The Mauritanian legislative and municipal elections are being held at a moment of national disunity. A number of challenges have caused the vote to be postponed several times in the past. Finally the government has decided to go ahead with it, despite a vote boycott by some of the major opposition parties. The results could be ominous to national unity. Mauritania is one of the least developed nations in the Sahel region of Africa. It has not yet emerged from years of political instability after a series of military coups and failed democratic processes, the result of which is extreme polarization within the political class. Hundreds of small parties are crowding the arena and vying for dominance. None of them has a clear programme or a distinct ideology. They keep switching sides between the ruling party and the main opposition bloc, thereby creating unstable and unreliable alliances. Moreover, there is a deep and long standing mistrust between the ruling party, the Union for the Republic (UPR) and the hardline opposition party, Coordination of the Democratic Opposition (COD). In 2009 the two sides engaged in an unsuccessful political dialogue in the Senegalese capital, Dakar, following the 2008 military coup which led to the ousting of a democratically elected president.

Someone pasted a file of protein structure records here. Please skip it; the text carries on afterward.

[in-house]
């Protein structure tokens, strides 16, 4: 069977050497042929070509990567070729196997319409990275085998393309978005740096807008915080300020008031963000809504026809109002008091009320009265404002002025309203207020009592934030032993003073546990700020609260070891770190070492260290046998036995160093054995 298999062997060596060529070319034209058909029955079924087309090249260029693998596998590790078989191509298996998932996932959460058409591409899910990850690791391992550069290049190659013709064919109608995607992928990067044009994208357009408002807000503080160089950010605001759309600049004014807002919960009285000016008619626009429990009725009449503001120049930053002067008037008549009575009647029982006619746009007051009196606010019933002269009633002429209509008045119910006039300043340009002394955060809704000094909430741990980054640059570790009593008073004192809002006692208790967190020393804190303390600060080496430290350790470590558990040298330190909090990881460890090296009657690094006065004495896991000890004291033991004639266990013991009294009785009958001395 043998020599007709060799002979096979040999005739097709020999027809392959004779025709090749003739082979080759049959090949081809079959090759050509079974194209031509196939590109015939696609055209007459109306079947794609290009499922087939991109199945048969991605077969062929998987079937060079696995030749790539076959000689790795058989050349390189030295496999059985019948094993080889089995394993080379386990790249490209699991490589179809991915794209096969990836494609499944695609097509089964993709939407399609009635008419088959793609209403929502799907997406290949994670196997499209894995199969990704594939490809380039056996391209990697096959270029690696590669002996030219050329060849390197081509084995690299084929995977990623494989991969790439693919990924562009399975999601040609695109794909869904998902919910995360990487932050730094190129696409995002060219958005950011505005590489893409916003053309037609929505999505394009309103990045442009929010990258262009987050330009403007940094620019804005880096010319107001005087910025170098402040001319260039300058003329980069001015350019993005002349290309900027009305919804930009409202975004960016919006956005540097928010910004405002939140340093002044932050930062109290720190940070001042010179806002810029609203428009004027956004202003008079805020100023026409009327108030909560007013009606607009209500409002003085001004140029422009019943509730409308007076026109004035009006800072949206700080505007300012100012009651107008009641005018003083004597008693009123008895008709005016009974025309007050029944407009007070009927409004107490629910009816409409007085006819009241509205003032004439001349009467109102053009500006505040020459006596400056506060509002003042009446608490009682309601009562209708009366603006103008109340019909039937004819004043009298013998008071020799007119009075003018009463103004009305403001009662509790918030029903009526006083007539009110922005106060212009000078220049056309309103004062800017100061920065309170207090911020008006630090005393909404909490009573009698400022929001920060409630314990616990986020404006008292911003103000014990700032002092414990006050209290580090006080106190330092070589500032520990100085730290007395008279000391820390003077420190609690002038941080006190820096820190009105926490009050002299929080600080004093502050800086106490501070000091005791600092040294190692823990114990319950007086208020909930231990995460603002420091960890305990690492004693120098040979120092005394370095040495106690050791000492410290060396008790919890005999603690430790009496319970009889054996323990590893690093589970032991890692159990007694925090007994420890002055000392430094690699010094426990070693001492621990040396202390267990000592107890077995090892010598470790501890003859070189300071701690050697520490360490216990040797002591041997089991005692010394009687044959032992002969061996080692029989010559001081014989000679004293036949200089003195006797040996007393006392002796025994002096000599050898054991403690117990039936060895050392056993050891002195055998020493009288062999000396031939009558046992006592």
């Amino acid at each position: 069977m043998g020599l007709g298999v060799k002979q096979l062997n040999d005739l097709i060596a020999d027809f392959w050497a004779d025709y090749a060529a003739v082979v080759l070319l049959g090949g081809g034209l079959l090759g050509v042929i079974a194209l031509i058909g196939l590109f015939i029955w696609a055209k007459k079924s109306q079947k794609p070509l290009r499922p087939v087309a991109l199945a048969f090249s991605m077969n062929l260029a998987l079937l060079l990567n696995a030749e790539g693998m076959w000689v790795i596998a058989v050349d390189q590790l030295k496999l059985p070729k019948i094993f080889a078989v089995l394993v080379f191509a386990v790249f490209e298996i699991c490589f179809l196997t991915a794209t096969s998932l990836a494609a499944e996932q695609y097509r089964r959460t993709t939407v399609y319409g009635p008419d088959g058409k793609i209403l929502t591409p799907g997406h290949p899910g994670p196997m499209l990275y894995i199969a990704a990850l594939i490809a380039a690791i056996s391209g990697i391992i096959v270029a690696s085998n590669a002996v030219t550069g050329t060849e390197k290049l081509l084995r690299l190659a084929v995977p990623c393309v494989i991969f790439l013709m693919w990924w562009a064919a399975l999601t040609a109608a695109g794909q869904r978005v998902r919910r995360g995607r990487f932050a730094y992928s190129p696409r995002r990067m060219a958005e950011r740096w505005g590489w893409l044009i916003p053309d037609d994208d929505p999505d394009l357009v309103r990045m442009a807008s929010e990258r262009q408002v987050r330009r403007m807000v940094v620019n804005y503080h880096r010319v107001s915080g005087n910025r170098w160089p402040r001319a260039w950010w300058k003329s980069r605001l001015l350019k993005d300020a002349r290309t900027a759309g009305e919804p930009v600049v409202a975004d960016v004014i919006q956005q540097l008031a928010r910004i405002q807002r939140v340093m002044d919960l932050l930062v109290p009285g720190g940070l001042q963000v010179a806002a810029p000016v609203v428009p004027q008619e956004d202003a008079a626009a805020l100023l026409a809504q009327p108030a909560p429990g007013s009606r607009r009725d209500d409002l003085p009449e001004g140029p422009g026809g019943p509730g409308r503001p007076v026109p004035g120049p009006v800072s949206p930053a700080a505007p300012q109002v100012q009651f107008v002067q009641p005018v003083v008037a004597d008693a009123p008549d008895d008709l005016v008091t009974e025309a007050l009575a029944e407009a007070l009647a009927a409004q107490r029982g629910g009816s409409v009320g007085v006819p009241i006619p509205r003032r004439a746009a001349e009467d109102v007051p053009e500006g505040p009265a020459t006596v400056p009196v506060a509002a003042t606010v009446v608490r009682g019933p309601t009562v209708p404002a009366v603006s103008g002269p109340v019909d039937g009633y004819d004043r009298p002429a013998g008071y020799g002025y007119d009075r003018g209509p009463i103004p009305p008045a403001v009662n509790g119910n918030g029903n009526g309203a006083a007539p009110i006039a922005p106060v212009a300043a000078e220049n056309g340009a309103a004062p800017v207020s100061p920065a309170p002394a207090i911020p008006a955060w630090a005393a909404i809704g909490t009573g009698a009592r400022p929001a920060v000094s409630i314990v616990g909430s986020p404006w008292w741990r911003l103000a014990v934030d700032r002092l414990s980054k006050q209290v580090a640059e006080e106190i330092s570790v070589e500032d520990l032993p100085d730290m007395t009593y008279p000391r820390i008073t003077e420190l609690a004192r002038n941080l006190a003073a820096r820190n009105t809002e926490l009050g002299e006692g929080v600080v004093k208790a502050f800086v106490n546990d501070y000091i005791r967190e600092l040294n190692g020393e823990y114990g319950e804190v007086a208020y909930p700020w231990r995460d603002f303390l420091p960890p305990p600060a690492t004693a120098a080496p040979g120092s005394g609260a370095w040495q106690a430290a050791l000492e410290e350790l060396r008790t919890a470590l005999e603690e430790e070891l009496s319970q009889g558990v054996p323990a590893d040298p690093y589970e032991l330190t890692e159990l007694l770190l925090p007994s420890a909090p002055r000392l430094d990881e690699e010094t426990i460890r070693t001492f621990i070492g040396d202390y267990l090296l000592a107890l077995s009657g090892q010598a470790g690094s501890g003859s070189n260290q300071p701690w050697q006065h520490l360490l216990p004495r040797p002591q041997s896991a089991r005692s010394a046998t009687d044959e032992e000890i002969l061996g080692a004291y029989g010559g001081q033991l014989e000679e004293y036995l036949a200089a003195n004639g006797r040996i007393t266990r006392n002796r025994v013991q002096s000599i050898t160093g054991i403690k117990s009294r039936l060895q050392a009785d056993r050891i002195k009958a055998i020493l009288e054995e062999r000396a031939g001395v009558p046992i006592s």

Within the present Mauritanian context, being what it is, one may wonder how a legislative and municipal election boycotted by a big part of the political class will help resolve the nation’s crises.
Initially the opposition parties categorically rejected the coup and demanded the return of the ousted president. The military, however, soon managed to choreograph a tactical deal whereby new presidential elections were held. The vote results were expectedly in favour of the head of the army who then reinstated himself, this time as a civilian president.
Subsequent attempts to hold national dialogue between various political formations failed, causing a long delay of the legislative and municipal elections. Each side has blamed the above failures on the other, further widening the gap between them. The two blocs seem, up to now, unable or unwilling to get over their rivalry, hence the extreme difficulty to reach an agreement on the ways and means to organize and conduct the elections.